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How to calculate holiday allowance for your small business

Understanding how to calculate holiday allowance can be a confusing process. There are a host of different factors at play, and sometimes making the calculation doesn’t feel straightforward. In this article, we’re going to show you how to calculate holiday allowance for your team – both for full-time and part-time workers.

All UK employees are entitled to 5.6 weeks’ statutory minimum paid holiday per year – this is a right protected by UK law. This entitlement is the same whether your employees are agency workers, working irregular hours or on a zero-hours contract.

However, the way in which that holiday allowance is calculated (and how many days of leave that comes to) will differ depending on the employee and their working arrangement.

Sounds complicated? Let’s break it down into simpler terms.

How to calculate holiday allowance for your team

We said all UK employees are entitled to 5.6 weeks of holiday a year. But what constitutes ‘a week’ will differ depending on each employee’s status (whether they’re part-time or full-time employees) and on the number of days worked.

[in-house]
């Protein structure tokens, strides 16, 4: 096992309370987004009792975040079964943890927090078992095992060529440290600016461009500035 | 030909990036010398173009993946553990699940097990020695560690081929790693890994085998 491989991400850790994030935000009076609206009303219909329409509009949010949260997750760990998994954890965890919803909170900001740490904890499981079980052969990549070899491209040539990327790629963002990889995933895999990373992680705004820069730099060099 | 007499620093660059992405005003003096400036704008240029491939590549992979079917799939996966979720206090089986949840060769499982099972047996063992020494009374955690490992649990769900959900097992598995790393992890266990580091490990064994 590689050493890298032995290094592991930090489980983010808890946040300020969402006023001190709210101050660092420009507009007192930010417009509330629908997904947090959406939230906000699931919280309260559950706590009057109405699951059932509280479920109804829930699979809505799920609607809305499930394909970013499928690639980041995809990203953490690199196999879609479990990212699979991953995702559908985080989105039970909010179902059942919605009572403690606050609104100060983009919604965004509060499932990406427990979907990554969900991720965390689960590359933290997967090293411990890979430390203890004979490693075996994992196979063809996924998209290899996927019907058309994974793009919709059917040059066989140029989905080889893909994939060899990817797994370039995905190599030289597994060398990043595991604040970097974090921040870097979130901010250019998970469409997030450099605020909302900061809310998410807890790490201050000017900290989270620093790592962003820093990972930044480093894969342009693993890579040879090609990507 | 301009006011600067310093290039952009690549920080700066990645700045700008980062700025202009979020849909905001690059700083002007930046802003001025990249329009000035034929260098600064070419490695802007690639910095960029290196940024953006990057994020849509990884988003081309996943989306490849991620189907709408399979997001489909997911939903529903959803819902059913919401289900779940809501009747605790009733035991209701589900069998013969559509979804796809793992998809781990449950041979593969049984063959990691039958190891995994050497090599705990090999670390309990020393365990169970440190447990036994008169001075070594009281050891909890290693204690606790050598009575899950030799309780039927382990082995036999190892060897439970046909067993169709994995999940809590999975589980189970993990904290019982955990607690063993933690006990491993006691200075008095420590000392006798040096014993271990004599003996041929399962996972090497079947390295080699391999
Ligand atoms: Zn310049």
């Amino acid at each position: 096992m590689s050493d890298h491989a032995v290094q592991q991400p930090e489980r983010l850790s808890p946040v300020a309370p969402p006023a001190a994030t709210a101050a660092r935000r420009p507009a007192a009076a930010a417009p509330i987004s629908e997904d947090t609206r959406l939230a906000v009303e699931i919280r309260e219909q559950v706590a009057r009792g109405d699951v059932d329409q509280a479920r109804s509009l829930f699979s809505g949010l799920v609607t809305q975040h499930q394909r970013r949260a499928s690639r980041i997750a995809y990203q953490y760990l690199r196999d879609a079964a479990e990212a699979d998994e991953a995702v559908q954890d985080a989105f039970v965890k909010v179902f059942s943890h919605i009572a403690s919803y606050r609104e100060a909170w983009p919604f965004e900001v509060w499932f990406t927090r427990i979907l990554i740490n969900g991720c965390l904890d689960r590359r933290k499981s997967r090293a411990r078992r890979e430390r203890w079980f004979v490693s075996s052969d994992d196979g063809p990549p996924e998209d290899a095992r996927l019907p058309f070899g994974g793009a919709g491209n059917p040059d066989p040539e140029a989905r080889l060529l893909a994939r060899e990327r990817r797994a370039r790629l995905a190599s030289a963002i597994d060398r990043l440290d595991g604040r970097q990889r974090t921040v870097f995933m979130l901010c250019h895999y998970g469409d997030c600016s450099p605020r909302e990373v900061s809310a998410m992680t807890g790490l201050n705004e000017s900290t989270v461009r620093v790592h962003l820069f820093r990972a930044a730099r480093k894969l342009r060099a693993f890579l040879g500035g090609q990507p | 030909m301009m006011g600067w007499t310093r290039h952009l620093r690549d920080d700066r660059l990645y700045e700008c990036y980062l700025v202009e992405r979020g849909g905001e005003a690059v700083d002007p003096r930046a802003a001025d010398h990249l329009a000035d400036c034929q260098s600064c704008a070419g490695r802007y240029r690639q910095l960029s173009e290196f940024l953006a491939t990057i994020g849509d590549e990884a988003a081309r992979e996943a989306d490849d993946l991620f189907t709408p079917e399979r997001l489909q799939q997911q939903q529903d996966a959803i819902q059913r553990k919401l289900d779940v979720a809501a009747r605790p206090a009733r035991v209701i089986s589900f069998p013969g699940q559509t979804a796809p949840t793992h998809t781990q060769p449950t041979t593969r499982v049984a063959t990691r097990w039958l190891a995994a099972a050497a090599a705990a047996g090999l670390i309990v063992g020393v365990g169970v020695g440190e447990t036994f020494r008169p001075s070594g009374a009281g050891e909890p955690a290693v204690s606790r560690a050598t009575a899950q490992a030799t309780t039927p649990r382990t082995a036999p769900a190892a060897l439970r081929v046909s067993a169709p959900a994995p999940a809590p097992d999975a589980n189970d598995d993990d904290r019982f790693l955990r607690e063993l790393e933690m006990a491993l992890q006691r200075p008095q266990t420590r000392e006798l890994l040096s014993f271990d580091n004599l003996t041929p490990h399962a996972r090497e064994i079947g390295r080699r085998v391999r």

If your team works a 5-day week, the calculation looks like this:

5-day week = 5

Annual holiday entitlement = 5.6

5 x 5.6 = 28 days

So if your team works 5-day weeks, they are entitled to a minimum of 28 days’ paid annual leave every year – because that is the equivalent of 5.6 weeks of holiday. You could give them more if you wanted to, but you can’t give them less.

You can use a time off management system like CharlieHR to do these calculations for each of your team members.

But what if you have an employee working part-time, not on a 5-day working week?

How to calculate holiday allowance for part-time employees

Now, part-time staff are still entitled to 5.6 weeks of annual leave – but as their weeks are shorter than the 5-day working week, their annual holiday entitlement will be lower as well.